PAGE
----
Eighty years ago today, London had faced over eight months of relentless bombardment from Luftwaffe, unknown to them the night of the 10th/11th of May would be the last night of the Blitz but the night would be absolutely devastating.
That night the Germans flew a total of 571 sorties, they dropped 711 tons of high explosive bombs and 86,173 incendiary bombs. The resulting fires meant that in a single night, an area double the size of The Great Fire of London burned.
1,436 people died that night and over 1,800 were seriously injured.
It will have been a busy night for the American Ambulance, however unknown to them the attack would take the life of the first member to be killed in the war. Her name was Marjory Butler, today we look into what happened on that fateful night.
To start we go back to 1858 and the opening of a the Wallace Hotel, Knightsbridge. In 1863 the hotel was sold and re modelled as an opulent hotel which opened as the Alexandra Hotel, Knightsbridge. The hotel continued to offer its high end rooms until it was destroyed in 1941.
At approximately 00:30 on the 11th of May 1941 a single high explosive bomb tore through the roof, detonating in the heart of the building. The resulting explosion killed Officer Ensign Marjory Stewart Butler. We may never know exactly what happened that night but there are two possible theories.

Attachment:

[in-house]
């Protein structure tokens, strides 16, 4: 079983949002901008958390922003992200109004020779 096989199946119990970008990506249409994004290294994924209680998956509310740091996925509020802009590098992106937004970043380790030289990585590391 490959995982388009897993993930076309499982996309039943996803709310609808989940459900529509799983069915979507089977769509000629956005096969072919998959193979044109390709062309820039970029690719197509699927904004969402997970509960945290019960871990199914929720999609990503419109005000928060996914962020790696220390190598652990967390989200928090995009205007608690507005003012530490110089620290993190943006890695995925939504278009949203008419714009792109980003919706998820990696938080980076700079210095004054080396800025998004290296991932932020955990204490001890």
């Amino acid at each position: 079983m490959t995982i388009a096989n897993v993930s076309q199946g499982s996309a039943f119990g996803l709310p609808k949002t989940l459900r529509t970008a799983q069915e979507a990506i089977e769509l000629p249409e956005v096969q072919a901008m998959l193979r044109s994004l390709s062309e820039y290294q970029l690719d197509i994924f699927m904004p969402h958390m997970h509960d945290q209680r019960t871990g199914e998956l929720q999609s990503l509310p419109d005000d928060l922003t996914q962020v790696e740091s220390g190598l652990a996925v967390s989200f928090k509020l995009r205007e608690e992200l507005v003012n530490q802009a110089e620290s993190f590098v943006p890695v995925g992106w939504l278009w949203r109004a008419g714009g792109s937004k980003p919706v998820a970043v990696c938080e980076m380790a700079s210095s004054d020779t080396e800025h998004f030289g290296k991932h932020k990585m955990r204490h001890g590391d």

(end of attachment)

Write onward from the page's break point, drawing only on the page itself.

Contemporary reports stated that as the first ambulances arrived on scene, the structure of the building collapsed further and we believe Mrs. Butler may have been caught up in this collapse. Mrs. Butler was based at the American Ambulance headquarters and would almost certainly have been out working that night, with such close proximity to the headquarters it is very possible she went out when they got reports of it.
The second possibility is that Mrs. Butler was billeted at the hotel and was in her accommodation when it was bombed. It seems she was also a member of the First Aid Nursing Yeomanry who’s headquarters were just behind the hotel which would fit in with her being billeted there. That said, I would predict that on such a bad night of the Blitz, almost all members of the American Ambulance would have been out on duty. It wasn’t unusual for members to work 24hr+ days where the need was there.
Whatever the circumstances surrounding her death, it was an utter tragedy for the American Ambulance and the FANY. Mrs. Butler’s body was returned to Perth, Scotland where she was buried. Her name is memorialised on the FANY memorial, less than 100 meters from where she was killed.
Her name liveth for evermore.